The Vaimanika Shastra of Subbaraya Shastry
But the mystery of vimanas deepens. In 1918, an Indian mystic named Subbaraya Shastry fell into an incantatory trance and began reciting ancient Sanskrit verses. He spoke of vimanas. Like Bhoja’s Samarangana Sutradhara, Shastry’s verses were scientific discourse, rather than stories about gods soaring across the heavens. As the story goes, Shastry’s incantations were 'channeled' across thousands of years from an ancient seer named Bharadvaja who is prominent in other ancient writings. Shastry’s followers transcribed the holy man’s dictations; 35 years later, the text was rediscovered, translated into Hindi and published by G.R. Joyser, the director of the “International Academy of Sanskrit Research” in India. It was published in English shortly thereafter.
This particular design has elements
in common with modern structures. Image from the
Particularly interesting is a discussion of how flying has changed over time: in the earliest Yuga (epoch), the text claims that people could fly without the use of vimanas. In other words, Indians invented ancient flying machines only after they lost the ability to fly on their own. The text goes on to describe a number of specific vimana models (complete with fine drawings by a local engineer), serving various purposes; some are built to carry hundreds of passengers or large loads of ammunition, others have the capacity to transform into boats or submarines.
Finally, the text cites 32 “secrets” related to construction and operation of vimanas. These include anti-gravity, radar, invisibility, the use of heat-absorbent metal alloys, solar energy, protective force-fields, and mirrors and lenses crafted for purposes of attack and defense. Also included are concoctions of animal urine as a source of power as well as a weapon called a ‘marika,’ which resembles modern laser technology. Proponents of ancient technology theories, for whom the apparently thousands-of-years-old Vaimanika Shastra is a touchstone, point out that the manuscript references “the work of no less than 70 authorities and 10 experts of air travel in antiquity.”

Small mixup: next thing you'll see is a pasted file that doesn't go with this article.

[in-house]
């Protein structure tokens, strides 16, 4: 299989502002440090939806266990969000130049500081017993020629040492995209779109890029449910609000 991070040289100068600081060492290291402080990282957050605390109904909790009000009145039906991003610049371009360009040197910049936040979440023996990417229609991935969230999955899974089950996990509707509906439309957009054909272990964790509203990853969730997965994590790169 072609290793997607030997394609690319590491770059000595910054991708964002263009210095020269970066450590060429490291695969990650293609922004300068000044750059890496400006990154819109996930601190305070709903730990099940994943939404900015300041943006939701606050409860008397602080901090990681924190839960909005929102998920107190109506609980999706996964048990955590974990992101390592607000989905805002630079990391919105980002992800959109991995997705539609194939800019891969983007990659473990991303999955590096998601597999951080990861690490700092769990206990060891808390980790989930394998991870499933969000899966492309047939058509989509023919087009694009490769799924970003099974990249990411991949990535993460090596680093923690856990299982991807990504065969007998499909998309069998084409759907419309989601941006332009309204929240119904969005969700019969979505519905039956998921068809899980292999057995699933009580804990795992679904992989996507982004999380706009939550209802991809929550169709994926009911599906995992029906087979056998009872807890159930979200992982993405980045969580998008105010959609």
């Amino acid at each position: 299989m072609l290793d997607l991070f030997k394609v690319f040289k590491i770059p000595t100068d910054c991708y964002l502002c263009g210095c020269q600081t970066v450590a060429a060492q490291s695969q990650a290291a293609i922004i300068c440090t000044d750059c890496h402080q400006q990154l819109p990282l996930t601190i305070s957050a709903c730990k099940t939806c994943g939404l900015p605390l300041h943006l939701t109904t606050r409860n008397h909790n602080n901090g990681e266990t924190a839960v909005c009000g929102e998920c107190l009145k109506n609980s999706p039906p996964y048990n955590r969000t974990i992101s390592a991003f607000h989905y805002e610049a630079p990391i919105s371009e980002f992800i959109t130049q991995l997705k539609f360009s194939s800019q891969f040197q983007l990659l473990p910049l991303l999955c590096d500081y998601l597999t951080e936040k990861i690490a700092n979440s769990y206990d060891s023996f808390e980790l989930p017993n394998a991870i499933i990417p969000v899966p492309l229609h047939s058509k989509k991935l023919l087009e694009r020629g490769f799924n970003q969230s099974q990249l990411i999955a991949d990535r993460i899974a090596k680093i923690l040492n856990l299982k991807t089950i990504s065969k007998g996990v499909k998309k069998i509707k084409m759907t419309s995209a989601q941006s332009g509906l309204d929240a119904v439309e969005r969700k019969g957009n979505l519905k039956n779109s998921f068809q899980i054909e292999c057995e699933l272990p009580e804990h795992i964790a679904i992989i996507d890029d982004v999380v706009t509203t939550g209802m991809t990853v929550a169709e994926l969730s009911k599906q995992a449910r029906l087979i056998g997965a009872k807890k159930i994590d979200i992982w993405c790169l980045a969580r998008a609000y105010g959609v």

When the Vaimanika Shastra was brought before the Indian Institute of Science, the scientists scoffed. As thoroughly as it had been written, the committee just as thoroughly dismantled the study in an essay called A Critical Study of the Work Vymanika Shastra. They questioned whether the author (whoever that may have been) had any grasp of basic physics, chemistry and electricity, not to mention the “disciplines of aeronautics: aerodynamics, aeronautical structures, propulsive devices, materials, and metallurgy.” Their conclusion: “None of the planes has properties or capabilities of being flown; the geometries are unimaginably horrendous from the point of view of flying; and the principles of propulsion make them resist rather than assist flying.”
Indeed, vimanas are rather unwieldy. J.B. Hare, who wrote about the text for the Internet Sacred Text Archive, describes them as “absurdly non-aerodynamic… brutalist wedding cakes, with minarets, huge ornithopter wings and dinky propellers.”
World's Earliest Science Fiction?
So, did an ancient Indian civilization build flying machines with anti-gravity, lasers and invisibility cloaks? No, probably not. Not that the discussion will reach a conclusion: vimana enthusiasts will continue pushing their theories (among the more recent arguments is an Indian writer’s claim that wall paintings in a fort in Rajasthan depict rocket launchers), while mainstream science continues to dismiss (or ignore) them. In all likelihood, the hypothesizing will go on indefinitely.